Reversal
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REVERSAL. 657 CHD Patients. Atorvastatin 80mg. Pravastatin 40mg. 253 patients with IVUS at baseline and 18 months. 249 patients with IVUS at baseline and 18 months. Randomised, double blind multicentre trial performed at 34 community and tertiary care centres in the United States

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Reversal

REVERSAL

657 CHD Patients

Atorvastatin 80mg

Pravastatin 40mg

253 patients with IVUS at baseline and 18 months

249 patients with IVUS at baseline and 18 months

  • Randomised, double blind multicentre trial performed at 34 community and tertiary care centres in the United States

  • Primary endpoint: % change in Coronary Plaque Volume by IVUS

Nissen SE et al. JAMA 2004; 291(9)1071-1080


Patient population

Patient Population

  • Inclusion criteria:

    • Patients aged 30-75 years requiring diagnostic coronary angiography

      for a clinical indication

    • LDL-cholesterol between 3.2 mmol/L and 5.4 mmol/L

  • Angiographic inclusion criteria:

    • Angiographic evidence of CHD defined as ≥ 1 lesion with ≥ 20% reduction in lumen diameter in any coronary artery

    • ≤ 50% reduction in lumen diameter of the left main coronary artery

    • The vessel undergoing IVUS evaluation (the ‘target’ vessel) should have ≤ 50% stenosis throughout a segment of minimum length of 30 mm

Nissen SE et al. JAMA 2004; 291(9)1071-1080


Intravascular ultrasound ivus

Intravascular Ultrasound (IVUS)

Nissen SE et al. JAMA 2004; 291(9)1071-1080


Change from baseline in lipid parameters

% Change from Baseline in Lipid Parameters

Triglycerides

HDL-cholesterol

Total cholesterol

LDL-cholesterol

10

2.9

5.6

0

-6.8

-10

Change from baseline (%)

-20

-18.4

-20.0*

Pravastatin

-25.2

-30

Atorvastatin

-34.1*

-40

-46.3*

-50

2.04mmol/L

*P<.001

Nissen SE et al. JAMA 2004; 291(9)1071-1080


Percent change in total atheroma volume

Pravastatin

Atorvastatin

Percent Change in Total Atheroma Volume

3.5

Progression (p=0.001*)

3

% Change in Total Atheroma Volume

2.7

2.5

p = 0.02†

2

1.5

1

0.5

0

-0.4

-0.5

No change (p=0.98*)

-1

* vs baseline

† between groups

Nissen SE et al. JAMA 2004; 291(9)1071-1080


Comparative adverse events

Comparative Adverse Events

Nissen SE et al. JAMA 2004; 291(9)1071-1080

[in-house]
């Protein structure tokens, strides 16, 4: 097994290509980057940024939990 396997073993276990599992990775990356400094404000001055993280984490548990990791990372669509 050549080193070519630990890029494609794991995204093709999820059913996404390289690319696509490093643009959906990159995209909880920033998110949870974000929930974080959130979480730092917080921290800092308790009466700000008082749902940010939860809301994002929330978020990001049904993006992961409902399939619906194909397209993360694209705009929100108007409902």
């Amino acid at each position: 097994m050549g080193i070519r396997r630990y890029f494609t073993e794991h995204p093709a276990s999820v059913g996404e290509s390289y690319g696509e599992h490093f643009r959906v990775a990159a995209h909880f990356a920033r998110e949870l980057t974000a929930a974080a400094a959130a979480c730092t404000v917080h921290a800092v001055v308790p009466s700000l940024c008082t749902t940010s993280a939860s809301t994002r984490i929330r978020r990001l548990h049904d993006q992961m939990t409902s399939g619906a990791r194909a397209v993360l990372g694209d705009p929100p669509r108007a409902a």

Study limitations

Study Limitations

  • The REVERSAL study was not powered to assess differences in clinical events

  • Morbidity and mortality endpoints are always the preferred efficacy measures in clinical trials

  • However, comparison of two statins in a conventional events trial would require approximately 10,000 patients and 5-6 years follow-up

  • Furthermore, previous trials have demonstrated a relationship between atherosclerosis progression and vascular events

Nissen SE et al. JAMA 2004; 291(9)1071-1080


Prove it timi 22 rationale

PROVE IT – TIMI 22 Rationale

  • Are statins effective in reducing cardiac events when started early after an acute coronary syndrome (ACS)?

  • Do the benefits of “intensive” LDL-C lowering to ~1.8mmol/L with 80mg atorvastatin achieve a greater reduction in clinical events than “standard” LDL-C lowering to ~2.6mmol/L with 40mg pravastatin?

(Pravastatin Or Atorvastatin Evaluation and Infection Therapy - Thrombolysis in Myocardial Infarction 22)

Cannon CP et al. NEJM 2004; 350(9):15


Prove it timi 22 study design

PROVE IT – TIMI 22: Study Design

4,162 patients with an Acute Coronary Syndrome < 10 days

ASA + Standard Medical Therapy

  • Randomised, double blind study

  • 349 sites in 8 countries

  • Designed as a non - inferiority trial

Standard Therapy

(Pravastatin 40 mg)

Intensive Therapy

(Atorvastatin 80 mg)

2x2 Factorial: Gatifloxacin vs. placebo

  • Primary Endpoint: Death, MI, Documented UA requiring hospitalisation,

  • Revascularisation (>30 days after randomisation), and Stroke

Duration: Mean 2 year follow-up

(> 925 events)

Cannon CP et al. NEJM 2004; 350(9):15


Patient population1

Patient Population

Inclusion Criteria:

  • Hospitalisation for acute MI or high-risk unstable angina within the last 10 days

  • Total cholesterol < 6.2mmol/L (< 5.2mmol/L if on lipid lowering therapy)

  • Stabilised (i.e.without ischemia, CHF, post PCI if planned)

Cannon CP et al. NEJM 2004; 350(9):15


Baseline characteristics

Baseline Characteristics

Cannon CP et al. NEJM 2004; 350(9):15


Concomitant therapies

Concomitant Therapies

Cannon CP et al. NEJM 2004; 350(9):15


Baseline lipid levels

Baseline Lipid Levels

* 25% of patients receiving statin therapy prior to randomisation

Cannon CP et al. NEJM 2004; 350(9):15


Changes from post acs baseline in median ldl c

Median LDL-C achieved

2.5mmol/L

1.6mmol/L

P<0.001

Changes from (Post-ACS) Baseline in Median LDL-C

Pravastatin 40mg